Sep 14, 2023

Toward a Complete Theory of Crystal Vibrations

Posted by in categories: computing, information science, mathematics, particle physics

A new set of equations captures the dynamical interplay of electrons and vibrations in crystals and forms a basis for computational studies.

Although a crystal is a highly ordered structure, it is never at rest: its atoms are constantly vibrating about their equilibrium positions—even down to zero temperature. Such vibrations are called phonons, and their interaction with the electrons that hold the crystal together is partly responsible for the crystal’s optical properties, its ability to conduct heat or electricity, and even its vanishing electrical resistance if it is superconducting. Predicting, or at least understanding, such properties requires an accurate description of the interplay of electrons and phonons. This task is formidable given that the electronic problem alone—assuming that the atomic nuclei stand still—is already challenging and lacks an exact solution. Now, based on a long series of earlier milestones, Gianluca Stefanucci of the Tor Vergata University of Rome and colleagues have made an important step toward a complete theory of electrons and phonons [1].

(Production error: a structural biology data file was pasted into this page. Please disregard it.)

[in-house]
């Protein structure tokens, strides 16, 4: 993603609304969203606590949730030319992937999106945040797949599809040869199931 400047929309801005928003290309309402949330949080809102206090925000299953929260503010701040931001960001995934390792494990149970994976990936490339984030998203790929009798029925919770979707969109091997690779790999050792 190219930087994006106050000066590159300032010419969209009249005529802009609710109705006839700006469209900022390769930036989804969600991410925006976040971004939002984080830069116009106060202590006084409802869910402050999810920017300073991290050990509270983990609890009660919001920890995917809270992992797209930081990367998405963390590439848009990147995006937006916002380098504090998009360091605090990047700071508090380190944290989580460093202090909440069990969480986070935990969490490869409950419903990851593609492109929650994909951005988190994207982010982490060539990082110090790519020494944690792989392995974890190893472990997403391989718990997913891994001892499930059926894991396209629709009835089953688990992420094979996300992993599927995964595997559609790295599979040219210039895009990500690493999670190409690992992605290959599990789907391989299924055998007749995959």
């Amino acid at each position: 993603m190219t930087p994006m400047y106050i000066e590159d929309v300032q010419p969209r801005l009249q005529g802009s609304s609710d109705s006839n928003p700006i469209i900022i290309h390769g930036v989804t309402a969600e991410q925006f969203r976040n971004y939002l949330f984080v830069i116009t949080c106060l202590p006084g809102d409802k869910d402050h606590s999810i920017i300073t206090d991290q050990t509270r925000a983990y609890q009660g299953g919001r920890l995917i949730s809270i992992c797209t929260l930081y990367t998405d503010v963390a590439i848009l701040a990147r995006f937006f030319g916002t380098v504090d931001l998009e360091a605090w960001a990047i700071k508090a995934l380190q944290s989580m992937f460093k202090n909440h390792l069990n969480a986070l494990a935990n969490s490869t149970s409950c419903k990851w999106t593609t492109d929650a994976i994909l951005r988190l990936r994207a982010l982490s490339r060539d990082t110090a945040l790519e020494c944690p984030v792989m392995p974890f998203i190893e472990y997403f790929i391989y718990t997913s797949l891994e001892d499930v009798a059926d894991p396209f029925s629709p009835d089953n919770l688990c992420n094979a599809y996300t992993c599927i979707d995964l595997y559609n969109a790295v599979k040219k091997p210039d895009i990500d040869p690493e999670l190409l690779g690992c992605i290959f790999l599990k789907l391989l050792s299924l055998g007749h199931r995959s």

At a low level of theory, the electron–phonon problem is easily formulated. First, one considers an arrangement of massive point charges representing electrons and atomic nuclei. Second, one lets these charges evolve under Coulomb’s law and the Schrödinger equation, possibly introducing some perturbation from time to time. The mathematical representation of the energy of such a system, consisting of kinetic and interaction terms, is the system’s Hamiltonian. However, knowing the exact theory is not enough because the corresponding equations are only formally simple. In practice, they are far too complex—not least owing to the huge number of particles involved—so that approximations are needed. Hence, at a high level, a workable theory should provide the means to make reasonable approximations yielding equations that can be solved on today’s computers.

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